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06/19/2005: "Design Psychology"
NPR - Car Talkfeeling:
Good. I love a big breakfast and a cup of coffee on a Sunday morning.
Okay, so my problem relates highly to Nicole's.
I am doing a little research on the psychology of design because I hope to learn something useful for my work as a graphic and web designer. More than just a set of rules though, what I am searching for is a set of questions.
Design questions always have more than one possible correct design answer...but the research into interaction design (at least that I have seen) rarely leaves room for that possibility. What I am searching for in my research is less an answer or set of "best practices" but an understanding of the general principals that are innacted through there "best" practices.
I am approaching it like physics. Newtonian mechanics worked, until we were able to go fast enough or observe small enough to make the concept of absolute time irrelevant. As it turns out, Newton was right, under specific circumstances, as may well be the "rules" of design and "best practices" of design, web design, marketing, interaction, etc...that we believe to be correct now. But like Newtonian mechanics, it could be coincidence that it's worked thusfar. As people change, just as the scale and speed of physics changed, that serendipidously/coincidentally true condition of our best practices will be removed or made false, and the system will fail.
We've already seen major changes in web design as computers have become faster, larger sites have gotten more complex, graphics and graphic designers lost their fear of the web, and databases became d'rigeur for even small personal sites (like this one and most 'blogs). As bandwidth increases across more economical background, we even see graphics themselves becoming more coplex, "prettier", and larger.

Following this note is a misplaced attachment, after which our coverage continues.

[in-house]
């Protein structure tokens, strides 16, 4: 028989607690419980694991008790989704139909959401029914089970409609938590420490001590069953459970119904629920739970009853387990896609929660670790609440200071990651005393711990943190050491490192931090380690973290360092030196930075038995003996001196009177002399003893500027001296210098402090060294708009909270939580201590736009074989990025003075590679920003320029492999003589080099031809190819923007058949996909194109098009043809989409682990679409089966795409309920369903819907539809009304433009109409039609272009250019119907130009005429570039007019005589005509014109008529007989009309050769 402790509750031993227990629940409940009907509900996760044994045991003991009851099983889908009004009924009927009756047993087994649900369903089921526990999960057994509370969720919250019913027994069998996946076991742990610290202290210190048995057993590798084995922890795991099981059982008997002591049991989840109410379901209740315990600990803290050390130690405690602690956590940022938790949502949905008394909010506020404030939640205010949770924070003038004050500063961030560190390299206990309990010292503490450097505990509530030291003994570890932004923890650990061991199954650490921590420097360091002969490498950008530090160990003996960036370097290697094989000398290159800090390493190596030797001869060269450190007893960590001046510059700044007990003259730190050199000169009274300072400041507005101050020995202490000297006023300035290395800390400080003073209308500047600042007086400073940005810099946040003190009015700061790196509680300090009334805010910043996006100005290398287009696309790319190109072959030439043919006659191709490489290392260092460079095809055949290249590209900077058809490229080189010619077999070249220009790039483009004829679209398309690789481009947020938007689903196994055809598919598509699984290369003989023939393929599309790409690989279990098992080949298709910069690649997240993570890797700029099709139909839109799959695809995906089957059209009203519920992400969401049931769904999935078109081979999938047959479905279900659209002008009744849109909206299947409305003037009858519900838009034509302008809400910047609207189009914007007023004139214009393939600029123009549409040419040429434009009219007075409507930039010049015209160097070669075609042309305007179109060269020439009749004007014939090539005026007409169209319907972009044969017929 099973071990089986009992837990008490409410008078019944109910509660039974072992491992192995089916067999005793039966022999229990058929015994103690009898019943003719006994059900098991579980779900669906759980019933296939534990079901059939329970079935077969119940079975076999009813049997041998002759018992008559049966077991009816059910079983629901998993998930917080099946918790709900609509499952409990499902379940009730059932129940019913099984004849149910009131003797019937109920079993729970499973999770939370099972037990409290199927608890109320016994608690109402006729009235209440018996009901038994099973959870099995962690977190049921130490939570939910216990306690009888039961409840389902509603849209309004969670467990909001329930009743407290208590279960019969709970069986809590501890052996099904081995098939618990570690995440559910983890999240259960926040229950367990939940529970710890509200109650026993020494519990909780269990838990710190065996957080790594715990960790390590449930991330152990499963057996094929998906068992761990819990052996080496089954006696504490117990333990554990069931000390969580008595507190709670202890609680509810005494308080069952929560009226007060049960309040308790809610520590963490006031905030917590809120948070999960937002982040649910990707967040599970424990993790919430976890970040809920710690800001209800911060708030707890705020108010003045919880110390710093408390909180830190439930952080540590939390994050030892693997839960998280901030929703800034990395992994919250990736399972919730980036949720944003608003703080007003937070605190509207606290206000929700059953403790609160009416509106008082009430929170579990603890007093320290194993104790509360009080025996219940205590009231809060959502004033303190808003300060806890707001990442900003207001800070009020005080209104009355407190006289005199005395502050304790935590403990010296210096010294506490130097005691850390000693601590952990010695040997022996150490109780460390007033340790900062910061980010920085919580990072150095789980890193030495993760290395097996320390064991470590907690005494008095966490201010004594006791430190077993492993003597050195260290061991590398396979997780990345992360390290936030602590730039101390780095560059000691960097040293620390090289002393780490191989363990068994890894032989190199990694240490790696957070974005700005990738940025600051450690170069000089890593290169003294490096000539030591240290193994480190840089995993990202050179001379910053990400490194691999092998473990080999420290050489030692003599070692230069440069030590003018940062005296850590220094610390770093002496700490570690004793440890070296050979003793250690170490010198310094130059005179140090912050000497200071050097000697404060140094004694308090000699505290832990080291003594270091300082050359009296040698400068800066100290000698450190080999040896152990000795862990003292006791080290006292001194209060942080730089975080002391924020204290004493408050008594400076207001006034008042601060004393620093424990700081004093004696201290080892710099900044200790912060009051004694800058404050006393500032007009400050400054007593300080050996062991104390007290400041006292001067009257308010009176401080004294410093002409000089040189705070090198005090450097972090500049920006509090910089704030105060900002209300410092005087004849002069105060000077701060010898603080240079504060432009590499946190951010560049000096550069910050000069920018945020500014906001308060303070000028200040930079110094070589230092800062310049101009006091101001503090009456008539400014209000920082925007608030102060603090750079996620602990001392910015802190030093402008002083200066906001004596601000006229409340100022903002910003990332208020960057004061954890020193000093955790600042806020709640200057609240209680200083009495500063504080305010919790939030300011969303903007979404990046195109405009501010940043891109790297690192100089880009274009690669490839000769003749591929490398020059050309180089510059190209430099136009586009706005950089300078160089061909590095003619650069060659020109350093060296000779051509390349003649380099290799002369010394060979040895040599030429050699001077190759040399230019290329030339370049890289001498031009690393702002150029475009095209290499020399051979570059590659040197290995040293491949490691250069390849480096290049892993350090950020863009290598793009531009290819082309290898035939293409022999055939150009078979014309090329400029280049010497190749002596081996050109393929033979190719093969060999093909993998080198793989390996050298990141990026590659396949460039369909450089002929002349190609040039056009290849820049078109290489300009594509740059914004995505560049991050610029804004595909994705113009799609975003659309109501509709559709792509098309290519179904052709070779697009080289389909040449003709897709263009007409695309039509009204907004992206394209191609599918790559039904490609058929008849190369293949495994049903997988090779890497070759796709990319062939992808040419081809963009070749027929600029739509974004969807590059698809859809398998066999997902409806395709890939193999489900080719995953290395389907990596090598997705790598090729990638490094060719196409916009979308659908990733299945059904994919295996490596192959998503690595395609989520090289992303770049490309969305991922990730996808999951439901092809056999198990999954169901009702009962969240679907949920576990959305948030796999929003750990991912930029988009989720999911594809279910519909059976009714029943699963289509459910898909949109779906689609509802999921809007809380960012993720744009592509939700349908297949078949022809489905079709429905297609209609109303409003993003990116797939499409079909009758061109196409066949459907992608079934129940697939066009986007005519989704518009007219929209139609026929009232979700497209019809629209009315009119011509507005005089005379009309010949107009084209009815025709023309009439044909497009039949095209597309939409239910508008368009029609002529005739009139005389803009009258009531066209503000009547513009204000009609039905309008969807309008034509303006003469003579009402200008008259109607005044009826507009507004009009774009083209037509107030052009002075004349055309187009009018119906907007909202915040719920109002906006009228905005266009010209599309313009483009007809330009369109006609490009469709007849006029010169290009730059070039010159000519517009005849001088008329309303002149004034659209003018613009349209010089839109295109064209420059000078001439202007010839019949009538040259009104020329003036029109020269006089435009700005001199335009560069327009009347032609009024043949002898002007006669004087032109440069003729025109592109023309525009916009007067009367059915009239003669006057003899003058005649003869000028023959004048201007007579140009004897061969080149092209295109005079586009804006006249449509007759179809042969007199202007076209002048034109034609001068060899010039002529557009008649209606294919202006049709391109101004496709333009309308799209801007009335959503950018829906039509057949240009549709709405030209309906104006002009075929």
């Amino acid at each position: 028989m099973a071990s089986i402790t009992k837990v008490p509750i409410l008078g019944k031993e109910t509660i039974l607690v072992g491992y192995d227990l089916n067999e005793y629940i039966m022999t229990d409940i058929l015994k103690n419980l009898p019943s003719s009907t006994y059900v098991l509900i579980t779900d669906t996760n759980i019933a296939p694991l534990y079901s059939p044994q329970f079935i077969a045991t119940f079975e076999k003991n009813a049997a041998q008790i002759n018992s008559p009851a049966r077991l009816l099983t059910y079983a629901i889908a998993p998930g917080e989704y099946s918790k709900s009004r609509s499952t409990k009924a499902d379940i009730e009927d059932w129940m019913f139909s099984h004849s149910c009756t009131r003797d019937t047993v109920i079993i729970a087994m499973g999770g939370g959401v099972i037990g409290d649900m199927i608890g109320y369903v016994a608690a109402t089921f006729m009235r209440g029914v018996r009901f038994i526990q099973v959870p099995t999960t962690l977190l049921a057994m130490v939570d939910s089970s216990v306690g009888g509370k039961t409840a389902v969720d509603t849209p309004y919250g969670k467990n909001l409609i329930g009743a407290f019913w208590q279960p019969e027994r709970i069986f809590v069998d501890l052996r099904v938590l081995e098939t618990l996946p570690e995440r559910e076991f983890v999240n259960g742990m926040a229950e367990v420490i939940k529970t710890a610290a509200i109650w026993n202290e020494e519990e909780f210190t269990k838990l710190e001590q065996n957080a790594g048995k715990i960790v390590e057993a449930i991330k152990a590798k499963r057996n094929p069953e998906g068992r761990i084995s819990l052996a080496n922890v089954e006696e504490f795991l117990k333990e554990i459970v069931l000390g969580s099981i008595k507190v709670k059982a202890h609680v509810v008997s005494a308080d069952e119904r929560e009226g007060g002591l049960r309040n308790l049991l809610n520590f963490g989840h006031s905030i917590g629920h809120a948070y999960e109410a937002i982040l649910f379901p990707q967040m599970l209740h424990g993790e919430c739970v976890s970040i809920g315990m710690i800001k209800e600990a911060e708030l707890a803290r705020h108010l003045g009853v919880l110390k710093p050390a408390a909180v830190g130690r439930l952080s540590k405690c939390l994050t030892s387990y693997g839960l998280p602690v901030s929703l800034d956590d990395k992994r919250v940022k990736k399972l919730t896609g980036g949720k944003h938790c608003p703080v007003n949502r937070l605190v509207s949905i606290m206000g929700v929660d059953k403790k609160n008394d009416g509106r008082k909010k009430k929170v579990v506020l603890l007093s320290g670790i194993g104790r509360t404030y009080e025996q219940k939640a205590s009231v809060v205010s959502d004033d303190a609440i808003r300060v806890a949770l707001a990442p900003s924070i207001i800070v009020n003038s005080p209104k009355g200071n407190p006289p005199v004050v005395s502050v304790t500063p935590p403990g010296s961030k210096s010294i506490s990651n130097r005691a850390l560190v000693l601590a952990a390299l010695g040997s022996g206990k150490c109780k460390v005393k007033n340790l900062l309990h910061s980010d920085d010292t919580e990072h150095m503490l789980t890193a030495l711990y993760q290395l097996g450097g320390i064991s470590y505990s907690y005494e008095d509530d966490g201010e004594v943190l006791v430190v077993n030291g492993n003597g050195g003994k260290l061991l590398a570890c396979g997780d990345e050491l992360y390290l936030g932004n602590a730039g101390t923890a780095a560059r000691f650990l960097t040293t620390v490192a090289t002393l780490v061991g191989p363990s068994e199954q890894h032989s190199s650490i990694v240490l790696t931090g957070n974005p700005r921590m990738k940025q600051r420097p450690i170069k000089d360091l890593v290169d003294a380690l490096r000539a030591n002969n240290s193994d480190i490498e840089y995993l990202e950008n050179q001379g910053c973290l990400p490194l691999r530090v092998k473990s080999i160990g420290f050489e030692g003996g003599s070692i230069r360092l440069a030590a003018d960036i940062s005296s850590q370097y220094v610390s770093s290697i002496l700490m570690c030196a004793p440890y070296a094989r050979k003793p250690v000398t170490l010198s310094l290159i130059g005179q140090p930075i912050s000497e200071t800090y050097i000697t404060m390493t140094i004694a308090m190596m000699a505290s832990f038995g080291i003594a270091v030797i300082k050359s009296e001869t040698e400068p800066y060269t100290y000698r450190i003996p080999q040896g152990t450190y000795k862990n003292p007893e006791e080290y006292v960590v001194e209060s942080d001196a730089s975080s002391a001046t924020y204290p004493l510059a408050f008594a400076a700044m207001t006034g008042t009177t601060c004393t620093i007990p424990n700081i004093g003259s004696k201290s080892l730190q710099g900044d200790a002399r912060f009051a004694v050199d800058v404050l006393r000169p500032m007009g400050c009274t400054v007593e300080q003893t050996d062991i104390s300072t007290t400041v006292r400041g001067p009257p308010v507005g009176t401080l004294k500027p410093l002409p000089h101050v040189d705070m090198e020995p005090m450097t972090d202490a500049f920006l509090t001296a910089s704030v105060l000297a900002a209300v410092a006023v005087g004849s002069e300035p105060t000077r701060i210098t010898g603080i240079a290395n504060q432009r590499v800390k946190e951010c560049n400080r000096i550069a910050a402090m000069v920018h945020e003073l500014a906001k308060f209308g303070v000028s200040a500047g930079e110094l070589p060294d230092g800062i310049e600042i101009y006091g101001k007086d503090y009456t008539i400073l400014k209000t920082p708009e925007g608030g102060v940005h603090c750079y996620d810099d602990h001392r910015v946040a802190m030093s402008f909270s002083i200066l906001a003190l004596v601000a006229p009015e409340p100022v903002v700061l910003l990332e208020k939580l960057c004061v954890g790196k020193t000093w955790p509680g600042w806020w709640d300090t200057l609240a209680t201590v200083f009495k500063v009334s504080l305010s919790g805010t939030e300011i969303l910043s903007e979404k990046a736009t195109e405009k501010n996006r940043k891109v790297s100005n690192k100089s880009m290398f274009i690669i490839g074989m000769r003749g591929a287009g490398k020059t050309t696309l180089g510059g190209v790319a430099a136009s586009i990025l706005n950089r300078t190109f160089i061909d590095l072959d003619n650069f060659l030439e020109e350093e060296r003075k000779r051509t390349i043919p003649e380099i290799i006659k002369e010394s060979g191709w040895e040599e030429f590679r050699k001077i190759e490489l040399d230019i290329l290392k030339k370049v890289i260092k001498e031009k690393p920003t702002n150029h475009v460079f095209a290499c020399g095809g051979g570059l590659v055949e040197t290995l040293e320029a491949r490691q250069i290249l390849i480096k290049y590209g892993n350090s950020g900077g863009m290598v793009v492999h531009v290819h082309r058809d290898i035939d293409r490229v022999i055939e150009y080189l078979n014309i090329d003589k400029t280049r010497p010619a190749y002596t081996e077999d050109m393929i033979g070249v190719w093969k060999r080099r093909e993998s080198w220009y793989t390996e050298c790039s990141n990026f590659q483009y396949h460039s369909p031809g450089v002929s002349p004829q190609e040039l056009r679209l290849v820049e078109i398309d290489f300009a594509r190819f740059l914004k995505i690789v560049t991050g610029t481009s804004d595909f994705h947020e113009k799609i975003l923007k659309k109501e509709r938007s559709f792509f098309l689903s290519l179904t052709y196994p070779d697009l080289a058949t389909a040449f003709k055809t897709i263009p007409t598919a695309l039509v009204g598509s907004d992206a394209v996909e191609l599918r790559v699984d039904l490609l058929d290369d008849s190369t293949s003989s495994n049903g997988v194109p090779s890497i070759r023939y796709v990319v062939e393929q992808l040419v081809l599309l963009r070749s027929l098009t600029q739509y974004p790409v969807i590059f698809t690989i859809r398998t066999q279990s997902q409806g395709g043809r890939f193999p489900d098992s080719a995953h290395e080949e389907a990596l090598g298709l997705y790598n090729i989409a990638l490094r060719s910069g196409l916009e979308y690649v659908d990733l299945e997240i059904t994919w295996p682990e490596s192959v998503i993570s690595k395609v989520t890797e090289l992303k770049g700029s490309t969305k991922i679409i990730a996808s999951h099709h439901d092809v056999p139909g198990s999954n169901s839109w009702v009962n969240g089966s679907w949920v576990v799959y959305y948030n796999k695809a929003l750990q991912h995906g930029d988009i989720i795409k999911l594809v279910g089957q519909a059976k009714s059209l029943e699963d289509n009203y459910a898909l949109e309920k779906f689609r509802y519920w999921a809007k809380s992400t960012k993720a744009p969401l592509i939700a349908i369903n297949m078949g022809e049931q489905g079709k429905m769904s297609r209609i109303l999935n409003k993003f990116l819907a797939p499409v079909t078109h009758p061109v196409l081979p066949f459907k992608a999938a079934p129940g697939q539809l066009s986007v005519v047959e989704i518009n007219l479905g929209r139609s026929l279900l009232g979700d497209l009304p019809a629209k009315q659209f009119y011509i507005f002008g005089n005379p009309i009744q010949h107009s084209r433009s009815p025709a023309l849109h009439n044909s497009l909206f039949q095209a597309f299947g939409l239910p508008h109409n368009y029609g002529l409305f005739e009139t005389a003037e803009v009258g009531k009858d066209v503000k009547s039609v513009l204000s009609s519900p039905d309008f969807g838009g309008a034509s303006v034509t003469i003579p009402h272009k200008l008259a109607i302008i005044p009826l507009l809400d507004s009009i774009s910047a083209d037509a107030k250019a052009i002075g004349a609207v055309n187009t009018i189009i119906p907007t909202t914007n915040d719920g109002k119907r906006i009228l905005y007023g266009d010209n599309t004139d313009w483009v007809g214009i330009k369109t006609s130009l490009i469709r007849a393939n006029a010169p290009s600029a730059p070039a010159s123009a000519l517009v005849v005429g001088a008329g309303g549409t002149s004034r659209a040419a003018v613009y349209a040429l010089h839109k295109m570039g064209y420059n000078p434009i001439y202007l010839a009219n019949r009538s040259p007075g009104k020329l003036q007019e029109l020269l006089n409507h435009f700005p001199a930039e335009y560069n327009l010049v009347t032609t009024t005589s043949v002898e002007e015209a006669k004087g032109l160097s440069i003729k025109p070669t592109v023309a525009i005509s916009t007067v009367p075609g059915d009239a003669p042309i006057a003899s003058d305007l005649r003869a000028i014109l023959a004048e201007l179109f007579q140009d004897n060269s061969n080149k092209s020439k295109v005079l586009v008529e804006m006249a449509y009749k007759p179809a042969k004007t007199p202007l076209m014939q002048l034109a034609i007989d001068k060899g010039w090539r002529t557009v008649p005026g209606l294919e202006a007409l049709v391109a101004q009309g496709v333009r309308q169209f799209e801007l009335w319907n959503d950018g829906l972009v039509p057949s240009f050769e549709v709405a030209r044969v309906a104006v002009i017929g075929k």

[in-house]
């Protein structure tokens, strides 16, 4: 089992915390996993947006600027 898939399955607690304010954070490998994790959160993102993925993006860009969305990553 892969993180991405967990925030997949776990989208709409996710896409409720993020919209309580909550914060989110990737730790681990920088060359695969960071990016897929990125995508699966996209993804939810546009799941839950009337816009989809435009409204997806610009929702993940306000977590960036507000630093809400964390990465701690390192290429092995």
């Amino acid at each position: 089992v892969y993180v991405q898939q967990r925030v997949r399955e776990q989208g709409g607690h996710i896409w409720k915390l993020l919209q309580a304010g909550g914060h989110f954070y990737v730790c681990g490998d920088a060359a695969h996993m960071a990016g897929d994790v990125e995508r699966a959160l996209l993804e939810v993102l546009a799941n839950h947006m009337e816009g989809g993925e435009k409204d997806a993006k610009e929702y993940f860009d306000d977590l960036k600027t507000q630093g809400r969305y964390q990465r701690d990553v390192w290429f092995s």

Through all this, however, we have not
seen interaction design change significantly on the web for some time. Something, beyond acceptance, budgets, and bandwidth, is going to have to change before we realize that interaction may be less governed by this coincidental analog to time, but instead by a more universal psychological truth.
What we need, in order to discover this truth, is more design that flys in the face of the "best practices" developed by software developer types and works will either in spite of it, or because of it. Only then can we track backwards to the common thread of these designs and hopefully strike upon some universality.
How much better would it be if we could all design based on a universal truth of human interaction, and not an artificial set of "best" practices? It would free us to be true to our message, and create for our audience, instead of being correct. It would be the world wild web all over again.
Replies: 1 Comment
On Monday, June 20th, Nicole said
This is exactly why I enjoy being a part of this family. Although we all have our own individual interests the connection between all of us is large enough to ensure that we will desire more knowledge about similar things. Currently for Jon and I it is the questioning of human needs and how to best supply these needs. For Jon it might be more related to Web design and for myself it is about architecture. The overall idea is that the world of design is missing out on the realm of thought and both of us have the desire to figure out the appropriate line of questioning to assist designers everywhere, or atleast these two designers.